The Lively Morgue, a project that publishes one photograph a day from the New York Times’ massive historical photo archive, began as a secret side-project catalyzed by a Valentine’s Day tweet.
I asked Heena Ko, a talented designer and colleague, to collaborate with me on the proposal and she agreed. We set up a meeting with NYT Morgue archivist Jeff Roth and quietly began researching, sketching, and scheming.
Through spending time with the collection, we discovered that the backs of the photos were as interesting as the images themselves — they told coded stories about who took the photo, how much they were paid for the image, if and when the photo was published, and who handled the photograph.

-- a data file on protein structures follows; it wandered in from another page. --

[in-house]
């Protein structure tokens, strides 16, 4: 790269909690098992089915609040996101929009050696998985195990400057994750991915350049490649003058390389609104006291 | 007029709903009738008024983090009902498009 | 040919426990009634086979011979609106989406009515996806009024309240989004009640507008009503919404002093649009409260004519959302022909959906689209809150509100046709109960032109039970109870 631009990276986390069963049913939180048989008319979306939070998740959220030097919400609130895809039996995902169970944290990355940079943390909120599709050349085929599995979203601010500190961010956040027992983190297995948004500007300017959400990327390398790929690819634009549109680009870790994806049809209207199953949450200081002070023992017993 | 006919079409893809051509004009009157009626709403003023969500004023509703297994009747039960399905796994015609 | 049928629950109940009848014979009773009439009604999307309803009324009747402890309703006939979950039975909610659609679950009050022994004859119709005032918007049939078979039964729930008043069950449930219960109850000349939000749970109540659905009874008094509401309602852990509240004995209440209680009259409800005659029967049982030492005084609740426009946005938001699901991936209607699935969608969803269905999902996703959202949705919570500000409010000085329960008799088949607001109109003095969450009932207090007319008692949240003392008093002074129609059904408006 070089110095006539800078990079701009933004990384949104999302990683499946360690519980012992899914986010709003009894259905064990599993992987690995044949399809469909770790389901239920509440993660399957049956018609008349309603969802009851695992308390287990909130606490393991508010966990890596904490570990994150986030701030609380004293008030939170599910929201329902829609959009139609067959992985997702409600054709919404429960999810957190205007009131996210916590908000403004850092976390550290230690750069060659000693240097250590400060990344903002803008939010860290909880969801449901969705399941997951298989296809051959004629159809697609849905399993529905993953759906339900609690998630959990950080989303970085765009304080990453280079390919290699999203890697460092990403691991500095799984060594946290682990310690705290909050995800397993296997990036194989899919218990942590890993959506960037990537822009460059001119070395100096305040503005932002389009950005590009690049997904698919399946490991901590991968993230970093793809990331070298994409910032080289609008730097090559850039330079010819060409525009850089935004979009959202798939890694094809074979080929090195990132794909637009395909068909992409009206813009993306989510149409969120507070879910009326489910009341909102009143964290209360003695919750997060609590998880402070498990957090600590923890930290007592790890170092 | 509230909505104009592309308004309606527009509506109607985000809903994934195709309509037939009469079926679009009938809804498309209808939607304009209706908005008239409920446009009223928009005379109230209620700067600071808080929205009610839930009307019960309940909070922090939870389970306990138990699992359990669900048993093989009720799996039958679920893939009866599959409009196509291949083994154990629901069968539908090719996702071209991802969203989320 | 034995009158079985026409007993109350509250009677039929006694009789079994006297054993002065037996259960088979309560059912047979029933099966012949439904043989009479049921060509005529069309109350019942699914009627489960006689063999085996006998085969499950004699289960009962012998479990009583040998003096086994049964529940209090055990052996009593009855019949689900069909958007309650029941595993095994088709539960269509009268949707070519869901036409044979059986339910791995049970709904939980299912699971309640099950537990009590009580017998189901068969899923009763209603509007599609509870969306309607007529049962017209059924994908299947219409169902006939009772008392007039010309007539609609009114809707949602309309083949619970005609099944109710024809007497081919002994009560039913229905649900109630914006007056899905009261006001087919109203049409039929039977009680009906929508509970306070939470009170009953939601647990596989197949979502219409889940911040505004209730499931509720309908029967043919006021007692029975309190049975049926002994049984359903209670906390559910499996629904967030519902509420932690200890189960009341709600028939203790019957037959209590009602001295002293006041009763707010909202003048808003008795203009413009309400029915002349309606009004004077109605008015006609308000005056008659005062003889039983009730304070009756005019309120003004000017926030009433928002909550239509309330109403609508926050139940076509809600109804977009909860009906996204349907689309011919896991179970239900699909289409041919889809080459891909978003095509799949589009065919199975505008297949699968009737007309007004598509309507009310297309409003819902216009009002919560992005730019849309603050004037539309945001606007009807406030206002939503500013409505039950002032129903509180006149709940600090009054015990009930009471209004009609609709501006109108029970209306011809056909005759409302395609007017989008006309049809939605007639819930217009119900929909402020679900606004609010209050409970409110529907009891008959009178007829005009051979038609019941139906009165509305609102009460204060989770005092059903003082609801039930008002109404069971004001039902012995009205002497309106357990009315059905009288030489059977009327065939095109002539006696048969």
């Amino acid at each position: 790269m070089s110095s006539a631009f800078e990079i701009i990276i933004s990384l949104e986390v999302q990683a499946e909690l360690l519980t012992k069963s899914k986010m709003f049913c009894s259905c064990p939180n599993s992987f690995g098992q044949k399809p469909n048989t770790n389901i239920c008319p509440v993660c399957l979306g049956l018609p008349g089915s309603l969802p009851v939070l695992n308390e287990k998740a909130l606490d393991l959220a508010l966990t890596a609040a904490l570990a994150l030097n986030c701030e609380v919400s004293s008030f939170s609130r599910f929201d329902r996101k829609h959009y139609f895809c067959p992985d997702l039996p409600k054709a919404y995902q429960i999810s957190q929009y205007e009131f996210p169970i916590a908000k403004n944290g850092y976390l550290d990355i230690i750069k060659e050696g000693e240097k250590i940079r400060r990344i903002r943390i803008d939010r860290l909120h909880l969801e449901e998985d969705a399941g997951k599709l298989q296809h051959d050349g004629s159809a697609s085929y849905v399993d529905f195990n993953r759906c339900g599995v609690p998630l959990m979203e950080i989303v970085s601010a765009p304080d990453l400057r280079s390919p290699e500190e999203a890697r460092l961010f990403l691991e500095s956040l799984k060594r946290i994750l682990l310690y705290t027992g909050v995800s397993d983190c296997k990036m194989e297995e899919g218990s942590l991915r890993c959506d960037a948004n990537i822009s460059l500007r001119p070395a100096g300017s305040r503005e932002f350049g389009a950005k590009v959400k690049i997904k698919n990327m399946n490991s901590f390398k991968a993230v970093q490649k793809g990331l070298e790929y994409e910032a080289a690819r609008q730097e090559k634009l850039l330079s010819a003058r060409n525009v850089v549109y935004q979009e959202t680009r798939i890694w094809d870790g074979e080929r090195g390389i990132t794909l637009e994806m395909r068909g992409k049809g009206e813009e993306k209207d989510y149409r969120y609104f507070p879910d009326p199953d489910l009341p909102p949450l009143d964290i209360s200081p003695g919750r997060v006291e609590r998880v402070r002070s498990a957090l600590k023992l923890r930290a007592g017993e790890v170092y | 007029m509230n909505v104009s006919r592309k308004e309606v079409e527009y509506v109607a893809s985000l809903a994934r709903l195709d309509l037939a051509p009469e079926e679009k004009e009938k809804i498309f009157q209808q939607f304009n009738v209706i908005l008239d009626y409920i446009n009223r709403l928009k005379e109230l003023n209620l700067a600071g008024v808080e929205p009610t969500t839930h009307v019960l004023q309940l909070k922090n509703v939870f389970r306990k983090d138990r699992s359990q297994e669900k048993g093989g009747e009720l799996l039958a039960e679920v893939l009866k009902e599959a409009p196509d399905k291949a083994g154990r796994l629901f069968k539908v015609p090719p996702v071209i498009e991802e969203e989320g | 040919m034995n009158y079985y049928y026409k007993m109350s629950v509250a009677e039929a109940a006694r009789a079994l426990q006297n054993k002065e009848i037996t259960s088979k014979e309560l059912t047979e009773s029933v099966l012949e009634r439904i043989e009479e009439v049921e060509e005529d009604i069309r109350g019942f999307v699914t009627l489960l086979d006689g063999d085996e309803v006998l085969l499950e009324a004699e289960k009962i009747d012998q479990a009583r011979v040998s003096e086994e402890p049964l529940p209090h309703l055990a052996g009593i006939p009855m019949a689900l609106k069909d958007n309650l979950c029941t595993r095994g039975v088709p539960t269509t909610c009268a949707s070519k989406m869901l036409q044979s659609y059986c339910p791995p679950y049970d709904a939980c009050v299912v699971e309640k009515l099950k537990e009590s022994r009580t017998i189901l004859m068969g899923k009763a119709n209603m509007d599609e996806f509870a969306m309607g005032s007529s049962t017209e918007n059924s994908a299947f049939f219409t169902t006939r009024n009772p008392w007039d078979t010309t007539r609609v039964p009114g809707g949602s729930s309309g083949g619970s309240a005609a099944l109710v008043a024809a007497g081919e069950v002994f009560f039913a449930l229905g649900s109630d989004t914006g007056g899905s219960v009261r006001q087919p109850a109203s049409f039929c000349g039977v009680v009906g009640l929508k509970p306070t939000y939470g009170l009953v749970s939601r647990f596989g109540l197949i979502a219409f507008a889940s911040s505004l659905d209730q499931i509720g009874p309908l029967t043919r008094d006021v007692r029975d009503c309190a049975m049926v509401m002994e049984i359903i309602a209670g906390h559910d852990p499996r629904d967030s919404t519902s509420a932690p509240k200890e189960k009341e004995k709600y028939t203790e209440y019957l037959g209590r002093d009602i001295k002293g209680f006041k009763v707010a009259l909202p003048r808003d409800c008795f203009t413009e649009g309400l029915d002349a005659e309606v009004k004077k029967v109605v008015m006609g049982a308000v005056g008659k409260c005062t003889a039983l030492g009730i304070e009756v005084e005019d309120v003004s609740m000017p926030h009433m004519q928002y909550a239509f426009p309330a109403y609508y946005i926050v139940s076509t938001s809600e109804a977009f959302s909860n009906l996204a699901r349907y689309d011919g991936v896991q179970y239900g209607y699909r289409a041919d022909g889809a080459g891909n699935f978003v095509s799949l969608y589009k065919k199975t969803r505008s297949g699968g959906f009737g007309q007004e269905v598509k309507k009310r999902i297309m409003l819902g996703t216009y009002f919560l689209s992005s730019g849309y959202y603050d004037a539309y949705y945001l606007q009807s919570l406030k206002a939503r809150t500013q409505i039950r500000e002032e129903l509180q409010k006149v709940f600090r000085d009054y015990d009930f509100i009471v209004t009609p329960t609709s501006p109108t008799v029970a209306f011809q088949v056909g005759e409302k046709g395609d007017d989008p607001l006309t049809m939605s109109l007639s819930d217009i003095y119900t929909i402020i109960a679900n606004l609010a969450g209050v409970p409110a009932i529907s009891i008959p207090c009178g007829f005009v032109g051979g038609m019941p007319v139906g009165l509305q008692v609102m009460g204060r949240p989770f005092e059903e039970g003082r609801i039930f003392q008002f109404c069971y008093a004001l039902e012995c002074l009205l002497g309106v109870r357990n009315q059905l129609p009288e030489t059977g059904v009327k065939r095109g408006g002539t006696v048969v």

We wanted the physicality of the photos along with the surprise discovery of these coded stories through the colorful marks and notations on the back of each photo, to be central to the digital experience. More on the project here.